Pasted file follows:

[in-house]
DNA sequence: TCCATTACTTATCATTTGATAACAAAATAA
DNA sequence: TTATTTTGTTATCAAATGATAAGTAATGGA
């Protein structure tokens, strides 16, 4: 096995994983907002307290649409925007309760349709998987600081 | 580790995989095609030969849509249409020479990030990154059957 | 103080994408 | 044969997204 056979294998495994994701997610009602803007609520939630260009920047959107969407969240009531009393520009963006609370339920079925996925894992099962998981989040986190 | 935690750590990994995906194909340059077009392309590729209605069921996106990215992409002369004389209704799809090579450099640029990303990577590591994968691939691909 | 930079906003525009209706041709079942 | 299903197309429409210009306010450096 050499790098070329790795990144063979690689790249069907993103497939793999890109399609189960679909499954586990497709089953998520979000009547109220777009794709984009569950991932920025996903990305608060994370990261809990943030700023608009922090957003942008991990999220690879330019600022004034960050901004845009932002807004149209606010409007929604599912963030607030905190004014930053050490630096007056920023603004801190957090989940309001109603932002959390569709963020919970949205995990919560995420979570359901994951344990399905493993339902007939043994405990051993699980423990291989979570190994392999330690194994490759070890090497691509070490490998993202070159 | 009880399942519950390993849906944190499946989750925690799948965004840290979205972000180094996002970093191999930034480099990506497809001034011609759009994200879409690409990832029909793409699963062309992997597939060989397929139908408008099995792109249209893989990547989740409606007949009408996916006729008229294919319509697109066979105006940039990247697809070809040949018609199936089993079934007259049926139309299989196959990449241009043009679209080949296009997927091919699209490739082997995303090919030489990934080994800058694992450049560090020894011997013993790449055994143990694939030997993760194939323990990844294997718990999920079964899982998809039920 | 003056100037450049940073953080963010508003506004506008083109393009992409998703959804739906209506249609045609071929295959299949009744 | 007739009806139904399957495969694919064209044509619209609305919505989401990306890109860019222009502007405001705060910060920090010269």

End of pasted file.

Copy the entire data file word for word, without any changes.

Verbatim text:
[in-house]
DNA sequence: TCCATTACTTATCATTTGATAACAAAATAA
DNA sequence: TTATTTTGTTATCAAATGATAAGTAATGGA
């Protein structure tokens, strides 16, 4: 096995994983907002307290649409925007309760349709998987600081 | 580790995989095609030969849509249409020479990030990154059957 | 103080994408 | 044969997204 056979294998495994994701997610009602803007609520939630260009920047959107969407969240009531009393520009963006609370339920079925996925894992099962998981989040986190 | 935690750590990994995906194909340059077009392309590729209605069921996106990215992409002369004389209704799809090579450099640029990303990577590591994968691939691909 | 930079906003525009209706041709079942 | 299903197309429409210009306010450096 050499790098070329790795990144063979690689790249069907993103497939793999890109399609189960679909499954586990497709089953998520979000009547109220777009794709984009569950991932920025996903990305608060994370990261809990943030700023608009922090957003942008991990999220690879330019600022004034960050901004845009932002807004149209606010409007929604599912963030607030905190004014930053050490630096007056920023603004801190957090989940309001109603932002959390569709963020919970949205995990919560995420979570359901994951344990399905493993339902007939043994405990051993699980423990291989979570190994392999330690194994490759070890090497691509070490490998993202070159 | 009880399942519950390993849906944190499946989750925690799948965004840290979205972000180094996002970093191999930034480099990506497809001034011609759009994200879409690409990832029909793409699963062309992997597939060989397929139908408008099995792109249209893989990547989740409606007949009408996916006729008229294919319509697109066979105006940039990247697809070809040949018609199936089993079934007259049926139309299989196959990449241009043009679209080949296009997927091919699209490739082997995303090919030489990934080994800058694992450049560090020894011997013993790449055994143990694939030997993760194939323990990844294997718990999920079964899982998809039920 | 003056100037450049940073953080963010508003506004506008083109393009992409998703959804739906209506249609045609071929295959299949009744 | 007739009806139904399957495969694919064209044509619209609305919505989401990306890109860019222009502007405001705060910060920090010269």